A year-old Palo Alto, California, company, Science Exchange, announced on Tuesday its “Reproducibility Initiative,” aimed at improving the trustworthiness of published papers. Scientists who want to validate their findings will be able to apply to the initiative, which will choose a lab to redo the study and determine whether the results match.
The project sprang from the growing realization that the scientific literature – from social psychology to basic cancer biology – is riddled with false findings and erroneous conclusions, raising questions about whether such studies can be trusted. Not only are erroneous studies a waste of money, often taxpayers’, but they also can cause companies to misspend time and resources as they try to invent drugs based on false discoveries.
This addresses a larger concern about how many research studies found their results by chance alone:
Typically, scientists must show that results have only a 5 percent chance of having occurred randomly. By that measure, one in 20 studies will make a claim about reality that actually occurred by chance alone, said John Ioannidis of Stanford University, who has long criticized the profusion of false results.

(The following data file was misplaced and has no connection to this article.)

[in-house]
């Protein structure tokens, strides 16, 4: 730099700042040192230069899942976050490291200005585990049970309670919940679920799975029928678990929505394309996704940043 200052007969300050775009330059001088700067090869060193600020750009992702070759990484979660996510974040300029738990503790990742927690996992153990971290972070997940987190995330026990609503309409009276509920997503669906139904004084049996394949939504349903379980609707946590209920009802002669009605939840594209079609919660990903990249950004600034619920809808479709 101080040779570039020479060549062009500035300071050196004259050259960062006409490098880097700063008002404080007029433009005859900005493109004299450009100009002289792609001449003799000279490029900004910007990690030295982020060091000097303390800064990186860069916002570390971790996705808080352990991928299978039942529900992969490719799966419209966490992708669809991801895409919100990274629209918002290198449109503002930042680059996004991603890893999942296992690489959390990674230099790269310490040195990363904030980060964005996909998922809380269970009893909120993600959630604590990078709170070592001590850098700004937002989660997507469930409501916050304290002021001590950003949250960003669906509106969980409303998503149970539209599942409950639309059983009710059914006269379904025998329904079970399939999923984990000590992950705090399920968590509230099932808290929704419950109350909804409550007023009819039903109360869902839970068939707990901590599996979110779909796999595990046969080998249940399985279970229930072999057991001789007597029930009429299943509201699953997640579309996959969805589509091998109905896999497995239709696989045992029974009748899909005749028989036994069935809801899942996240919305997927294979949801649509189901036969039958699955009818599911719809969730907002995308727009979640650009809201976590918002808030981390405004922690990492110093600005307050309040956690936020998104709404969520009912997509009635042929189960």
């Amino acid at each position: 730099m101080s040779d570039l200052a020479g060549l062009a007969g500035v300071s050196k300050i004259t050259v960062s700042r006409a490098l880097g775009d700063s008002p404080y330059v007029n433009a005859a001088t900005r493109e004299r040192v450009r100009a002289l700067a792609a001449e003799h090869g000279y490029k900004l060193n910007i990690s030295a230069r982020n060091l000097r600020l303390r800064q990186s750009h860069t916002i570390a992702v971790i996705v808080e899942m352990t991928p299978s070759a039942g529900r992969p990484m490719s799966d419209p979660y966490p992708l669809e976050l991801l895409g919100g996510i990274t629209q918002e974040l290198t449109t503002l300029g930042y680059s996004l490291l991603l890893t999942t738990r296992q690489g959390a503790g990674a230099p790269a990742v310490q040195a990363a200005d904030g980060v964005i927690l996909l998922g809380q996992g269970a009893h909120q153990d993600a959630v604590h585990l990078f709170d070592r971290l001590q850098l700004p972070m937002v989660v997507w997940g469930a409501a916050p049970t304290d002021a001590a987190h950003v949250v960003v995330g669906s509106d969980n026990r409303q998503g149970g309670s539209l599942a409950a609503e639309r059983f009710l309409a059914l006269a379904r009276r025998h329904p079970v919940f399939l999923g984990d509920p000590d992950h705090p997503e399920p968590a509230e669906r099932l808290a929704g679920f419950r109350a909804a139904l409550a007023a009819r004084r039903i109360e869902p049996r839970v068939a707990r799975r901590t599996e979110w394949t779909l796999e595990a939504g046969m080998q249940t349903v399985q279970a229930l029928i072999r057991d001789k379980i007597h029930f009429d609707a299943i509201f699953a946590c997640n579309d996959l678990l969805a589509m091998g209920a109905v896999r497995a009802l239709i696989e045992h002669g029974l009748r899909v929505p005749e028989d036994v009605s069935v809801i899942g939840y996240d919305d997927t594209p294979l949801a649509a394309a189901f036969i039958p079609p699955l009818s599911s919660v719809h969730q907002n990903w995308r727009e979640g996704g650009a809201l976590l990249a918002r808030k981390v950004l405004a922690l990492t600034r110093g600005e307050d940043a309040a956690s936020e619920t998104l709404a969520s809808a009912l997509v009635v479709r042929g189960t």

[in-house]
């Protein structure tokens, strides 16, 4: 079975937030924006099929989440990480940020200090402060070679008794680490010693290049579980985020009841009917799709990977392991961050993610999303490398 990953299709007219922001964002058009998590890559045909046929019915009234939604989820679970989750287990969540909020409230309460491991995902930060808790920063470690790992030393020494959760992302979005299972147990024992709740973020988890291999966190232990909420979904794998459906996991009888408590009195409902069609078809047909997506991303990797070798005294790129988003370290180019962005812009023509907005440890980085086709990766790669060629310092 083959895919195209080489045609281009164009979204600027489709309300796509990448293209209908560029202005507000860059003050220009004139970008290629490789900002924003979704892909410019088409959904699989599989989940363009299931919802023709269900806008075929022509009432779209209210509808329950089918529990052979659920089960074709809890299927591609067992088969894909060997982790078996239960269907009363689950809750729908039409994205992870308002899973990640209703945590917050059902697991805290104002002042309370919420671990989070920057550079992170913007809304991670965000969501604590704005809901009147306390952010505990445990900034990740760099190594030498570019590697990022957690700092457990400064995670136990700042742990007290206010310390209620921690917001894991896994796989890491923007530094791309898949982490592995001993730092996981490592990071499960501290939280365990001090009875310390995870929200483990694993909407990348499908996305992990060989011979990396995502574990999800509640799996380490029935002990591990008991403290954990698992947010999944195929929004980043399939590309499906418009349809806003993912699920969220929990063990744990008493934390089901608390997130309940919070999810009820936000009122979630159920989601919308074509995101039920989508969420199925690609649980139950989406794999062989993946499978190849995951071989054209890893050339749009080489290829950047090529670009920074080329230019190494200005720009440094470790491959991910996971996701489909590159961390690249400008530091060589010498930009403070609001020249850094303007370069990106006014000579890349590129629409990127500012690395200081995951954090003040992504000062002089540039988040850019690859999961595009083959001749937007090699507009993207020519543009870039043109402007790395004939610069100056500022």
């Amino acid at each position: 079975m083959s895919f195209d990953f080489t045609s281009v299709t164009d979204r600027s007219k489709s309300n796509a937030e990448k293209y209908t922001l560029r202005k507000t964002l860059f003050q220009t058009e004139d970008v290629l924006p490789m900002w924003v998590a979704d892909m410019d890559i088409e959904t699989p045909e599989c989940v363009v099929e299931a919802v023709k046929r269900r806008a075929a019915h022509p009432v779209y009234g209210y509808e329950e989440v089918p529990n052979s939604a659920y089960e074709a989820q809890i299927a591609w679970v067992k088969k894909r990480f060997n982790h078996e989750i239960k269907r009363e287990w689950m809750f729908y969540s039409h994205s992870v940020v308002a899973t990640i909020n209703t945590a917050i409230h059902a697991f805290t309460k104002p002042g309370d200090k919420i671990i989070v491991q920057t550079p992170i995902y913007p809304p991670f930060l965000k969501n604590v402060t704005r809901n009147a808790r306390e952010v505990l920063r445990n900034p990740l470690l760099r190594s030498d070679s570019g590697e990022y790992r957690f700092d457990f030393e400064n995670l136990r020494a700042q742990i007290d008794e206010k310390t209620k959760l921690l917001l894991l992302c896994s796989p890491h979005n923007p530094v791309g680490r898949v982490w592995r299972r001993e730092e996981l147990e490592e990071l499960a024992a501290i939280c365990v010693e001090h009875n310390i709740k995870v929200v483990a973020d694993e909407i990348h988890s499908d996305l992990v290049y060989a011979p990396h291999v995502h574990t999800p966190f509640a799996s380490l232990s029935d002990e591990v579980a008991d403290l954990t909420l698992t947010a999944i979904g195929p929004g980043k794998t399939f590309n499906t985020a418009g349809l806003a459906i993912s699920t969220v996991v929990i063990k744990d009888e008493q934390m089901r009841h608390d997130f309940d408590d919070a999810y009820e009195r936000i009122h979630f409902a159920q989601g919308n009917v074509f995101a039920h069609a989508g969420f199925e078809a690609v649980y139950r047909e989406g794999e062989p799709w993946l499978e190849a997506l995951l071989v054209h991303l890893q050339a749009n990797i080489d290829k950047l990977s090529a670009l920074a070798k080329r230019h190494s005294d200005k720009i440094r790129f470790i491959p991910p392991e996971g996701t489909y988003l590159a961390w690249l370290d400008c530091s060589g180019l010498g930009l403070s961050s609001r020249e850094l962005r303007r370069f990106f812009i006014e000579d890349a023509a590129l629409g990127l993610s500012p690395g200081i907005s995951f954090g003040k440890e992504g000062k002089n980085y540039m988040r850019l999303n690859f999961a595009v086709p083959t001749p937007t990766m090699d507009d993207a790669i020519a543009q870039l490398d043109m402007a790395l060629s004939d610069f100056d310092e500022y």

With some 1.5 million scientific studies published each year, by chance alone some 75,000 are probably wrong.
I’m intrigued by the idea of having an independent company assess research results. This could work in conjunction with other methods of verifying research results:
1. The original researchers could run multiple studies. This works better with smaller studies but it could be difficult when the N is larger and more resources are needed.
2. Researchers could also make their data available as they publish their paper. This would allow other researchers to take a look and see if things were done correctly and if the results could be replicated.
3. The larger scientific community should endeavor to replicate studies. This is the way science is supposed to work: if someone finds something new, other researchers should adopt a similar protocol and test it with similar and new populations. Unfortunately, replicating studies is not seen as being very glamorous and it tends not to receive the same kind of press attention.
The primary focus of this article seems to be on medical research. Perhaps this is because it can affect the lives of many and involves big money. But it would be interesting to apply this to more social science studies as well.